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Squamous Cell Cancer

Cancer that begins in squamous cells, which are thin, flat cells that look like fish scales. Squamous cells are found in the tissue that forms the surface of the skin, the lining of the hollow organs of the body, and the passages of the respiratory and digestive tracts. Also called epidermoid carcinoma.

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Squamous cell carcinoma (SCC) of the skin is a skin cancer arising from cells of the surface layer of the skin. SCC is the second most frequent malignant skin tumor after basal cell carcinoma. The Centers for Disease Control estimates over 700,000 new cases of squamous cell carcinoma will be diagnosed in 2016.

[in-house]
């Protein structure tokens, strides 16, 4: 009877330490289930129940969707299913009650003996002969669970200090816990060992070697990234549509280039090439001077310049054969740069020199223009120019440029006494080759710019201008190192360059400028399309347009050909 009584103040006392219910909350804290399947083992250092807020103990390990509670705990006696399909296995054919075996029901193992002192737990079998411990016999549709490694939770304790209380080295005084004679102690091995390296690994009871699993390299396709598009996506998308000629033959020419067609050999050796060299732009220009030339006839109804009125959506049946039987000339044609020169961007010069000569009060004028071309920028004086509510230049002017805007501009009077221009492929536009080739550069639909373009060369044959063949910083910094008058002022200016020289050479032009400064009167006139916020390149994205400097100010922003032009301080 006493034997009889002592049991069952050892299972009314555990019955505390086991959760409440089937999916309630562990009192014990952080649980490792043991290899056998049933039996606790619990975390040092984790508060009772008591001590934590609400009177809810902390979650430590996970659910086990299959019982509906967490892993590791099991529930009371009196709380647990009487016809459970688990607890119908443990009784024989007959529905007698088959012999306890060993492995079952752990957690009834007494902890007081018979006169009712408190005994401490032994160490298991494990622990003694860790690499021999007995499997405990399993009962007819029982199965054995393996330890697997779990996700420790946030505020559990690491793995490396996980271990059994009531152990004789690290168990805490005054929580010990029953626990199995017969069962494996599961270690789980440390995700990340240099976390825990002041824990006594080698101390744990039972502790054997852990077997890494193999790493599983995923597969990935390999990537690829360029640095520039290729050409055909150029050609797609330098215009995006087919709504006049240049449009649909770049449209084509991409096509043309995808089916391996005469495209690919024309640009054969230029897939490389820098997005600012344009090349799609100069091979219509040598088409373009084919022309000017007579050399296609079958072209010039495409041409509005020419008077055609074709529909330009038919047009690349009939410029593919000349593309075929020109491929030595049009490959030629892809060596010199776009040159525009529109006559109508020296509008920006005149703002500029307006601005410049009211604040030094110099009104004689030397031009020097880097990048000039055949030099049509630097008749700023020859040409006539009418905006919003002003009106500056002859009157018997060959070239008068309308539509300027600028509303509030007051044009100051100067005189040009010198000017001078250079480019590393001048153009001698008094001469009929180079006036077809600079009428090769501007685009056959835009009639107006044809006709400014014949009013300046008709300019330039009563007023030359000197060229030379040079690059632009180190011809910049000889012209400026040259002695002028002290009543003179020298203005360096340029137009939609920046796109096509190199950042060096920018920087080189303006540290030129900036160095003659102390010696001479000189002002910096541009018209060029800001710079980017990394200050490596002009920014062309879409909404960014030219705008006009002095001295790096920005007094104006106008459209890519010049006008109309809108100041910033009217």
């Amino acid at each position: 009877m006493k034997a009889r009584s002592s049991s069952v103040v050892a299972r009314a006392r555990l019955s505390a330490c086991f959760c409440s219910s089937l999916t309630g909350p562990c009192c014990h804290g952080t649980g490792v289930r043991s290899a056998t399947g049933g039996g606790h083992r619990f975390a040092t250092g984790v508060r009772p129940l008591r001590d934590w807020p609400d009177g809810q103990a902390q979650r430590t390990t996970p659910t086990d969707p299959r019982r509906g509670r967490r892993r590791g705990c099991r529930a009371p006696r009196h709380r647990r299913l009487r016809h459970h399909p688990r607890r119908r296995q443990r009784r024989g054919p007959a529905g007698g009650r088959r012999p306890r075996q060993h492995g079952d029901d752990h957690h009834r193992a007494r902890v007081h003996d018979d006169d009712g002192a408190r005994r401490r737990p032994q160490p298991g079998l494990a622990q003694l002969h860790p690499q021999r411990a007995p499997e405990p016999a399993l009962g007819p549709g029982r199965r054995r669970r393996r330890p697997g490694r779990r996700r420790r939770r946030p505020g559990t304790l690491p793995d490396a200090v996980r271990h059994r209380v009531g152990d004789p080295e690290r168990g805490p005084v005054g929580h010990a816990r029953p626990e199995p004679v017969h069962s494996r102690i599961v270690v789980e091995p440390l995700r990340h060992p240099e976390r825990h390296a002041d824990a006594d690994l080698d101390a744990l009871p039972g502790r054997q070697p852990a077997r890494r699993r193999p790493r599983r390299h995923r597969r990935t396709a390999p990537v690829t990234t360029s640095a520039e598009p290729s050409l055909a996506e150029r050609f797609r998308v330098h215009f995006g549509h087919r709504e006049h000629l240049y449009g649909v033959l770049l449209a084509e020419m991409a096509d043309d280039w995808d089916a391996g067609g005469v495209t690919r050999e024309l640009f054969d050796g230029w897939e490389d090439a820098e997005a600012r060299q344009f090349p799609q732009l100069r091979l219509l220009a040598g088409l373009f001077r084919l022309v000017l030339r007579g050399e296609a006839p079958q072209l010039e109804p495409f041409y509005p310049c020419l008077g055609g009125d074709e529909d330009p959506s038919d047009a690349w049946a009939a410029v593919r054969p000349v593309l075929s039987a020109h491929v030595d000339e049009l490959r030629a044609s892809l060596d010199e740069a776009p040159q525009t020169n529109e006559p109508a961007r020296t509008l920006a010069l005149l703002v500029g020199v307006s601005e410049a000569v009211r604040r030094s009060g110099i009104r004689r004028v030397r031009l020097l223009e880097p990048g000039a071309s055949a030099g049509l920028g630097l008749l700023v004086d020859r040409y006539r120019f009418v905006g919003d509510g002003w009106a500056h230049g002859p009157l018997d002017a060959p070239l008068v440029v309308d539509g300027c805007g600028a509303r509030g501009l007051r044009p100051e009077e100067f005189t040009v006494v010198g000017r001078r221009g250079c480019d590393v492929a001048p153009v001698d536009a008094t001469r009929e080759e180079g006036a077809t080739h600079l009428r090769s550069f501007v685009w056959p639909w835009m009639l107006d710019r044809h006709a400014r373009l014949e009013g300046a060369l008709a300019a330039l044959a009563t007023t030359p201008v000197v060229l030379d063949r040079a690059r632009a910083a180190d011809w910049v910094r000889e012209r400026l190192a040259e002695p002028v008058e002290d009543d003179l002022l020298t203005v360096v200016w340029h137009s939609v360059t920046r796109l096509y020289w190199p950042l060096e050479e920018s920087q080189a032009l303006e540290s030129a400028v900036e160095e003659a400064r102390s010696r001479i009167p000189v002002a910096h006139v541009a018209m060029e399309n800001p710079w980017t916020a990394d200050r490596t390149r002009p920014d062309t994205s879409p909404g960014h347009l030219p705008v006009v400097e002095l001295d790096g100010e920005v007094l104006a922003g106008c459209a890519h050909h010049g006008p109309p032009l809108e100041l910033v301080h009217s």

Doctors generally divide skin cancer into two stages: local (affecting only the skin) or metastatic (spreading beyond the skin). Squamous cell carcinoma may metastasize more frequently than basal cell carcinoma. In general, however, non-melanoma skin cancer (basal cell carcinoma and squamous cell carcinoma) rarely spreads, a biopsy often is the only test needed to determine the stage. In cases where the growth is very large or has been present for a long time, the doctor will carefully check the lymph nodes in the area. In addition, the patient may need to have additional tests, such as special x-rays, to find out whether the cancer has spread to other parts of the body. Knowing the stage of a skin cancer helps the doctor plan the best treatment.